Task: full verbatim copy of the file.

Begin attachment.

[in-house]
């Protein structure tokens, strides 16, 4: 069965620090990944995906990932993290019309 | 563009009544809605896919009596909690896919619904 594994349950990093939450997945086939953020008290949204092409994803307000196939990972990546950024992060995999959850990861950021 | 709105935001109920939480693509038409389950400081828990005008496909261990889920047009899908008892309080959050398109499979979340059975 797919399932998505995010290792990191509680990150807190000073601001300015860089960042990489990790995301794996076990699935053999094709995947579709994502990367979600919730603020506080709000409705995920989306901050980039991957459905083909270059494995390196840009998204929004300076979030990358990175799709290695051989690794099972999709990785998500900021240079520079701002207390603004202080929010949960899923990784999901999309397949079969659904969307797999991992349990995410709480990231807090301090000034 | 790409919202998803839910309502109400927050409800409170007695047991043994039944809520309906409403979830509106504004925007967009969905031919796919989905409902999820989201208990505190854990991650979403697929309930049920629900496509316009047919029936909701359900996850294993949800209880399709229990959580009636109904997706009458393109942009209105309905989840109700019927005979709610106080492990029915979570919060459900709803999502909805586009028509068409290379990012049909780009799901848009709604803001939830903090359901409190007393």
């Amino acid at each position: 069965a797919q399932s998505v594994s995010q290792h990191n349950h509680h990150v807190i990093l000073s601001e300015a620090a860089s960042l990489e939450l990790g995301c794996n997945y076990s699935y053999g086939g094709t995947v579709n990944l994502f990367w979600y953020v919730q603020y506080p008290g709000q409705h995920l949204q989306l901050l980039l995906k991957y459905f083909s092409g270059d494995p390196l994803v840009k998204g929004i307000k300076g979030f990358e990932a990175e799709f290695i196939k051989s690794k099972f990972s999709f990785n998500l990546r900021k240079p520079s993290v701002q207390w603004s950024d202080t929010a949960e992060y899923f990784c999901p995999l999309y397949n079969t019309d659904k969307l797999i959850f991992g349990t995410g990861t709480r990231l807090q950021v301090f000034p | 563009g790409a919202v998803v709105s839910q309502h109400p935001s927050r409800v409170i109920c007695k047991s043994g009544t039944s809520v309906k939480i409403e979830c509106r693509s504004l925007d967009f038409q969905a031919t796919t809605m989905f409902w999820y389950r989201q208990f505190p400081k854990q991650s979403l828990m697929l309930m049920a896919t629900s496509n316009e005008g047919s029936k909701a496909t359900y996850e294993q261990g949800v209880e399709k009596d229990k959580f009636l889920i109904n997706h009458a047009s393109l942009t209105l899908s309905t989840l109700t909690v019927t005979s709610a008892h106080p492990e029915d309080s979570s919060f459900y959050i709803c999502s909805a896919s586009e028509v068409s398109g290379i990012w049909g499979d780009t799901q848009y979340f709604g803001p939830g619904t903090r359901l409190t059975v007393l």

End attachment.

[in-house]
């Protein structure tokens, strides 16, 4: 069965620090990944995906990932993290019309 | 563009009544809605896919009596909690896919619904 594994349950990093939450997945086939953020008290949204092409994803307000196939990972990546950024992060995999959850990861950021 | 709105935001109920939480693509038409389950400081828990005008496909261990889920047009899908008892309080959050398109499979979340059975 797919399932998505995010290792990191509680990150807190000073601001300015860089960042990489990790995301794996076990699935053999094709995947579709994502990367979600919730603020506080709000409705995920989306901050980039991957459905083909270059494995390196840009998204929004300076979030990358990175799709290695051989690794099972999709990785998500900021240079520079701002207390603004202080929010949960899923990784999901999309397949079969659904969307797999991992349990995410709480990231807090301090000034 | 790409919202998803839910309502109400927050409800409170007695047991043994039944809520309906409403979830509106504004925007967009969905031919796919989905409902999820989201208990505190854990991650979403697929309930049920629900496509316009047919029936909701359900996850294993949800209880399709229990959580009636109904997706009458393109942009209105309905989840109700019927005979709610106080492990029915979570919060459900709803999502909805586009028509068409290379990012049909780009799901848009709604803001939830903090359901409190007393």
């Amino acid at each position: 069965a797919q399932s998505v594994s995010q290792h990191n349950h509680h990150v807190i990093l000073s601001e300015a620090a860089s960042l990489e939450l990790g995301c794996n997945y076990s699935y053999g086939g094709t995947v579709n990944l994502f990367w979600y953020v919730q603020y506080p008290g709000q409705h995920l949204q989306l901050l980039l995906k991957y459905f083909s092409g270059d494995p390196l994803v840009k998204g929004i307000k300076g979030f990358e990932a990175e799709f290695i196939k051989s690794k099972f990972s999709f990785n998500l990546r900021k240079p520079s993290v701002q207390w603004s950024d202080t929010a949960e992060y899923f990784c999901p995999l999309y397949n079969t019309d659904k969307l797999i959850f991992g349990t995410g990861t709480r990231l807090q950021v301090f000034p | 563009g790409a919202v998803v709105s839910q309502h109400p935001s927050r409800v409170i109920c007695k047991s043994g009544t039944s809520v309906k939480i409403e979830c509106r693509s504004l925007d967009f038409q969905a031919t796919t809605m989905f409902w999820y389950r989201q208990f505190p400081k854990q991650s979403l828990m697929l309930m049920a896919t629900s496509n316009e005008g047919s029936k909701a496909t359900y996850e294993q261990g949800v209880e399709k009596d229990k959580f009636l889920i109904n997706h009458a047009s393109l942009t209105l899908s309905t989840l109700t909690v019927t005979s709610a008892h106080p492990e029915d309080s979570s919060f459900y959050i709803c999502s909805a896919s586009e028509v068409s398109g290379i990012w049909g499979d780009t799901q848009y979340f709604g803001p939830g619904t903090r359901l409190t059975v007393l």